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The C Containers Library

 
 
W Karas
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      07-27-2012
On Friday, July 27, 2012 5:04:12 AM UTC-4, jacob navia wrote:
> I see what you mean, but the problem is that there is no separation from
>
> the container to the rest of the software...
>
>
>
> That means that any ch ange of the container structure that can't be
>
> hidden needs a complete recompilation of all the client software.
>
>
>
> OK, some containers like single linked lists could be easy to do
>
> bit others would be much more complex.
>
>
>
> The way the AI would look would need to be radically different
>
> too.
>
>
>
> I will wait till your address
>
>
>
> http://wkaras.webs.com/cavl_tree.html
>
>
>
> to see what you have in mind concerning the API.


This a valid disadvantages of instrusive containers. But in some cases they are outweighed by the advantages. The elements of intrusive containers can be the original ones, not copies. Elements are not restricted to being in the heap, or anywhere else. If the intrusive containers are designed toallow it, elements can be in multiple containers at once.

Again, to be clear, I am not saying you should not provide non-intrusive containers in your implementation. I'm saying split it into two layers, non-intrusive on top of intrusive, so users can use the bottom layer without the top when appropriate.
 
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Alan Curry
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      07-27-2012
In article <jusl42$fj4$(E-Mail Removed)>,
jacob navia <(E-Mail Removed)> wrote:
>Le 27/07/12 00:29, Alan Curry a 閏rit :
>> In article <jusat8$p3t$(E-Mail Removed)>,
>> jacob navia <(E-Mail Removed)> wrote:
>>> Le 26/07/12 22:52, James Kuyper a 閏rit :
>>>> On the other hand, someone as
>>>> unsympathetic as jacob is to the use of standardese is unlikely to
>>>> perform a good translation, so perhaps it is best if he doesn't even
>>>> try.
>>>
>>> Can you please translate that into plain english?
>>>
>>> Thanks

>>
>> ISO standards are written like legislation, not documentation. The
>> target audience isn't programmers who want to use the language; it's
>> lawyers who want to be able to officially place blame when something
>> goes wrong.
>>

>
>Have you read the RFCs?


Lots of them! RFCs are notably not published by ISO. They're more
readable, and also more redistributable (you can actually download the
official RFCs, not just drafts).

>
>They are written in a language anybody can understand. And they have
>less ambiguities than the C standard.
>
>My point is that even if you write specifications in a lawyer friendly
>language, they do not get better because of that. It is just that the
>people that can understand what they mean are less numerous since
>now you need to read standardese and correctly interpret it.


Yes, let's transfer control over the C language to IETF and it'll be
better

--
Alan Curry
 
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Rui Maciel
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      07-28-2012
http://www.velocityreviews.com/forums/(E-Mail Removed) wrote:

> The STL containers have been a big driver of adoption of C++ in place of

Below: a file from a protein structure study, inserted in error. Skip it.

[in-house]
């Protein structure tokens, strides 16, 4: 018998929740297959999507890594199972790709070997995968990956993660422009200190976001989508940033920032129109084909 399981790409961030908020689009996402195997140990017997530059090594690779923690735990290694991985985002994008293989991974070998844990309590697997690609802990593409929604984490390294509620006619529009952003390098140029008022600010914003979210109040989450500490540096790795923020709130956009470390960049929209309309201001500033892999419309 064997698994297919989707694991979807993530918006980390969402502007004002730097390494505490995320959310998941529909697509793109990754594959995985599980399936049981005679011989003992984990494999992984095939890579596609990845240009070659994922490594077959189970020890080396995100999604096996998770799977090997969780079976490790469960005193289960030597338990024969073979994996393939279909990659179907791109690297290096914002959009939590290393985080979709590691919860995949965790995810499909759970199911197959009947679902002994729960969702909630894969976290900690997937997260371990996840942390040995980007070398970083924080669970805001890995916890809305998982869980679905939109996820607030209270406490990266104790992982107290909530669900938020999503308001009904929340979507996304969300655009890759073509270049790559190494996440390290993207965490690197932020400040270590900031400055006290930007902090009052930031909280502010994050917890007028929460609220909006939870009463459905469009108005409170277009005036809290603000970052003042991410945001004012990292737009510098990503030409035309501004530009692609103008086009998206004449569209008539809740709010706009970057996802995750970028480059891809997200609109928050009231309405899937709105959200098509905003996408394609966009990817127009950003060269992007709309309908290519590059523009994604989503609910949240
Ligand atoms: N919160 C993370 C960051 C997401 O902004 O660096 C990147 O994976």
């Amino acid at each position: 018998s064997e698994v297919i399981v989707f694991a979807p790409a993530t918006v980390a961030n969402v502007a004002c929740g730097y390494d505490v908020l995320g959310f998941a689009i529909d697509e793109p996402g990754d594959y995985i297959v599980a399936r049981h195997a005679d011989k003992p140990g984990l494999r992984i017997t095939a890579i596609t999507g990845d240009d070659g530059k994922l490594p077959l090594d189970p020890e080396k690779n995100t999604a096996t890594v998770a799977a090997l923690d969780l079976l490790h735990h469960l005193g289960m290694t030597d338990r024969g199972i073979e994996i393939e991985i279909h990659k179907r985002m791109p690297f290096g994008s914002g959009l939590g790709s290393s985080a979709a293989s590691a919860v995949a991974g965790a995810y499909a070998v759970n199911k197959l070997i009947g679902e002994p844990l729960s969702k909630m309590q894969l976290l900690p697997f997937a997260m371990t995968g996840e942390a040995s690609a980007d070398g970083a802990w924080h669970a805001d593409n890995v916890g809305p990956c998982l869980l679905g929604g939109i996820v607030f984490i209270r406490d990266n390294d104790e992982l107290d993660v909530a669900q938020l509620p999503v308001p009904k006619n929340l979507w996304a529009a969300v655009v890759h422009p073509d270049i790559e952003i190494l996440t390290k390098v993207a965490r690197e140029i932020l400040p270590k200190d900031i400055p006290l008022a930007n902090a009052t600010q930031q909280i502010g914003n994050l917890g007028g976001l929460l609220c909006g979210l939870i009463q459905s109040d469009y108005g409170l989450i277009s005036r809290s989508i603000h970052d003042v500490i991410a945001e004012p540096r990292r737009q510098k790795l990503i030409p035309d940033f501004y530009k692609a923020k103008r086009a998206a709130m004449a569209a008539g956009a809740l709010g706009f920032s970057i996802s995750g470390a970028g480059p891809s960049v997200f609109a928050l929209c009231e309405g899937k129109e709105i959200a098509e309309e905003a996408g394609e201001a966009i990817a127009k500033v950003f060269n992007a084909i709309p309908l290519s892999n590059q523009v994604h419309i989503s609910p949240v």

> C. A powerful C container library (which this appears to be) would be
> very important to maintaining C as a viable alternative. So it should not
> be that big of a challenge.


You are attributing an unwarranted importance to a set of generic containers
while ignoring every other feature that is provided by C++. Even if the STL
wasn't added to the C++ standard, C++'s support for generic programming
would make it possible that anyone with a basic data structures course (or
even intro to programming) could easily develop their own generic data
structures. In fact, that's something that, in spite of the STL, some
people still do. In addition, some popular C++ toolkits still rely on their
own generic containers instead of the STL. So, I believe it is safe to say
that STL's role in decisions regarding migrations from C to C++ is a bit
overblown.


Rui Maciel
 
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Malcolm McLean
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      07-28-2012
讘转讗专讬讱 讬讜诐 砖讬砖讬, 27 讘讬讜诇讬 2012 19:28:19 UTC+1, 诪讗转 W Karas:
> On Friday, July 27, 2012 10:25:57 AM UTC-4, James Kuyper wrote:
>
> The STL containers have been a big driver of adoption of C++ in place of C. A powerful C container library (which this appears to be) would be veryimportant to maintaining C as a viable alternative. So it should not be that big of a challenge.
>

When STL first came out I thought that maybe it was the end of C. The STL containers did provide runtime performance and encapsulation that you had tohandtune C to match.
But actually the result was the reverse. I think it was because STL made the syntax for just declaring an array and stepping through it too cumbersome.. That was the point at whcih people stopped switching from C to C++, and started moving from C++ to other languages. C++ had a huge user base behind it and is still a popular language. But ever since STL it's been in decline..
I'm current programming under Qt. However I've deliberately written all thenon-GUI elements of the program in C. Even the C++ elements aren't really C++, because Qt preprocesses them to make the signals and slots mechanism work. C++ doesn't provide the flexiblity to do this natively.
 
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Ben Bacarisse
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      07-28-2012
Malcolm McLean <(E-Mail Removed)> writes:

> 讘转讗专讬讱 讬讜诐 砖讬砖讬, 27 讘讬讜诇讬 2012 19:28:19 UTC+1, 诪讗转 W Karas:
>> On Friday, July 27, 2012 10:25:57 AM UTC-4, James Kuyper wrote:
>>
>> The STL containers have been a big driver of adoption of C++ in place
>> of C. A powerful C container library (which this appears to be)
>> would be very important to maintaining C as a viable alternative. So
>> it should not be that big of a challenge.
>>

> When STL first came out I thought that maybe it was the end of C. The
> STL containers did provide runtime performance and encapsulation that
> you had to handtune C to match.


> But actually the result was the reverse. I think it was because STL
> made the syntax for just declaring an array and stepping through it
> too cumbersome.


What's so cumbersome? For example:

vector<int> ia = {1, 2, 3, 4, 5, 6, 7, 8};
for (int i = 0; i < ia.size(); i++)
cout << ia[i] << "\n";

The C version is *more* cumbersome in my option. If you code the size
of the array separately you can avoid the sizeof ia / sizeof *is idiom,
but that make the code more fragile.

I deliberately used a Cish loop and access method rather the C++'s
neater "for each" construct: